Posts Tagged ‘Book reviews


Book Review: Naturally Fun Parties for Kids

I cannot say enough nice things about this amazing book by Anni Daulter and Heather Fontenot. Naturally Fun Parties for Kids is just plain overflowing with ideas, recipes, and inspiration to throw amazing, sustainable parties that your kids will like. There are 12 complete parties planned in this book, everything from invitations and decorations to recipes and crafts are included for each party theme.

The book is organized according to the seasons and includes three party ideas for each of the seasons. The ideas are sometimes classic, an egg dyeing party for spring, and sometimes unique, like strawberry picking and jam-making party for summer or an upcycle art party in autumn. Other party themes include a pancake pj party, summer and winter solstice parties, a natural spa party (complete with recipes for homemade spa treatments), a wild girls tepee party, and a knights and dragon quest party. There really is something for everyone here.

We have not had occasion to throw one of these exact parties, but I am drawn to the pancake pj party for my own Christmas eve birthday. Who wouldn’t want to spend the morning of Christmas eve in pj’s eating pancakes followed by birthday cake? There was a 4th birthday party here about 6 weeks ago, and I must confess that chicken masks we made and sent home as favors were definitely inspired by this book. The true beauty of this book might lie not in recreating a party to every last detail, but instead in getting to pick and choose from the plentiful ideas to make a party your own or in letting the ideas here take root and shape into something totally new for your needs.

Each party is broken down to include detailed lists of projects and materials and a timeline for getting things done. Every invitation is unique and handmade, and the materials recommended are frequently recycled or thrifted items. The egg dyeing party includes not only a recipe and directions for making the natural egg dyes, but also directions for a spring fabric banner, an inspirational sign, spring flower table decor, and recipes for flowerpot cheese breads, mini crustless quiches, and lemon-mint ice pops. No details is to small for Anni and Heather to have considered, and they frequently offer small tips and tricks to make things more easy or run more smoothly throughout.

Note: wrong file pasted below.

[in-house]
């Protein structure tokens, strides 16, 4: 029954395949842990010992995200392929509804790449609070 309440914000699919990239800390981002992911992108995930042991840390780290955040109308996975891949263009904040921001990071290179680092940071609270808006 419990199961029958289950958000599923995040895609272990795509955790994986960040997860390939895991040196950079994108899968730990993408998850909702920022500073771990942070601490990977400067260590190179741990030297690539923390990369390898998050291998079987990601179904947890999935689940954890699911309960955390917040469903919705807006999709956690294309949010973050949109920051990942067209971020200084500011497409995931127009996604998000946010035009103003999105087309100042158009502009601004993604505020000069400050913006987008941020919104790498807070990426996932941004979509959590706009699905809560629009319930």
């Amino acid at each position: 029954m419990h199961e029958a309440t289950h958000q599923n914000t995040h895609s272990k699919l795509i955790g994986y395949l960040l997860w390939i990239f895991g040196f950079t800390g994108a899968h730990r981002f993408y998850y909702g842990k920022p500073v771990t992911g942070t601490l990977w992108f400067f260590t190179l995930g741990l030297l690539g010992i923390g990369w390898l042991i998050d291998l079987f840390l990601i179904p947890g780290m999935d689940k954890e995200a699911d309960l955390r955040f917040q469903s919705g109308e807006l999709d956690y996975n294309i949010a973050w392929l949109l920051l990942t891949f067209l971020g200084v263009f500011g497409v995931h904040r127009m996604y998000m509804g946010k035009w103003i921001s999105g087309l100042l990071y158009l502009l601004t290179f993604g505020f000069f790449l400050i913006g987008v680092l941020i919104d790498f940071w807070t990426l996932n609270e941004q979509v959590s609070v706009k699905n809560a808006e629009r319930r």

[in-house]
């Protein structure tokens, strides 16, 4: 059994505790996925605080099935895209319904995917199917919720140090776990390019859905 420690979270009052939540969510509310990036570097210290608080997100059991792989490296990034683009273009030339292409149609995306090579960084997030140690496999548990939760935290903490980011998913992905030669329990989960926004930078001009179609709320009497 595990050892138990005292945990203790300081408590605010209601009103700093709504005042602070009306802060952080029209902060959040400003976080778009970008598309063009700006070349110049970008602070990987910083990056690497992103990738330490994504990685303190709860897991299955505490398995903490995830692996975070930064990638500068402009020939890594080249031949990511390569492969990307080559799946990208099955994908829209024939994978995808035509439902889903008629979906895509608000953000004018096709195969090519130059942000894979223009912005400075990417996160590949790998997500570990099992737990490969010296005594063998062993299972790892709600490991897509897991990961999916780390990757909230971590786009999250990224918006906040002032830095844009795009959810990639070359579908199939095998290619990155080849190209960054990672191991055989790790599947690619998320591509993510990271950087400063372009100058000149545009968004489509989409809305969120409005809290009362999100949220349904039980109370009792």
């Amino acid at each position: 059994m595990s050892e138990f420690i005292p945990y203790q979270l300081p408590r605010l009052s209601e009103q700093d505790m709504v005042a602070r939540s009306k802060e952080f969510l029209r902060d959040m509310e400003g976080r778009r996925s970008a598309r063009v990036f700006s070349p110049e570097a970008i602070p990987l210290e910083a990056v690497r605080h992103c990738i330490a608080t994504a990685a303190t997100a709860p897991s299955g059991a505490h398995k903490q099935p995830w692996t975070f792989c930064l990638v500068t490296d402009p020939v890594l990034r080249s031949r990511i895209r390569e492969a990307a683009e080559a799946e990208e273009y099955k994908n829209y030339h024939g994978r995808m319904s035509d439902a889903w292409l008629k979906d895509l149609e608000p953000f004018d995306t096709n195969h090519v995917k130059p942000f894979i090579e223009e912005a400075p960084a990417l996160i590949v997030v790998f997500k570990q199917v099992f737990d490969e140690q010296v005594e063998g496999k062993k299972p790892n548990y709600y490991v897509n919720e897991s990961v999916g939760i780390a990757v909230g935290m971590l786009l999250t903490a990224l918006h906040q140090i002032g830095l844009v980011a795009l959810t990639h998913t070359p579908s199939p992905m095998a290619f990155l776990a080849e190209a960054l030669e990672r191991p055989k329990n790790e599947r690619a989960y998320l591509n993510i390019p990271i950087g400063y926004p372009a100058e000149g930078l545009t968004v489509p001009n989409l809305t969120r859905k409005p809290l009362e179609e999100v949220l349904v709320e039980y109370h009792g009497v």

I know this book has “for kids” in the title, but even if you don’t have kids and never plan on throwing a party that will include them, much of this book will be useful for you. There are just SO MANY ideas here! Get the book and get your party on! Really.


Book Review: The Organic Family Cookbook by Anni Daulter

I would like to preface this post by telling you that I was asked by the author to review this book when I volunteered to review her next book Naturally Fun Parties for Kids. You’ll read my review of that book in a couple of weeks. I was thrilled to get this book, The Organic Family Cookbook, in the mail and write a review as I hadn’t heard of it. I’m certain many of you haven’t either.

If you’ve been reading my blog for a while, you know that I am by all definitions of the word a “foodie”. I love to cook, eat, bake and shop for food. I’ll try anything once, and I am constantly experimenting in the kitchen, the best of which you guys get to read about here. Here’s the thing about Anni Daulter’s The Organic Family Cookbook: it’s chock full of new ideas. There are so very many of them, I had trouble choosing things for us to try. It’s taken me longer than I would have liked to get this post ready simply because each weekly trip to the store is another opportunity to try more of Anni’s ideas; meaning that waiting just a bit longer means I have more to tell you about it.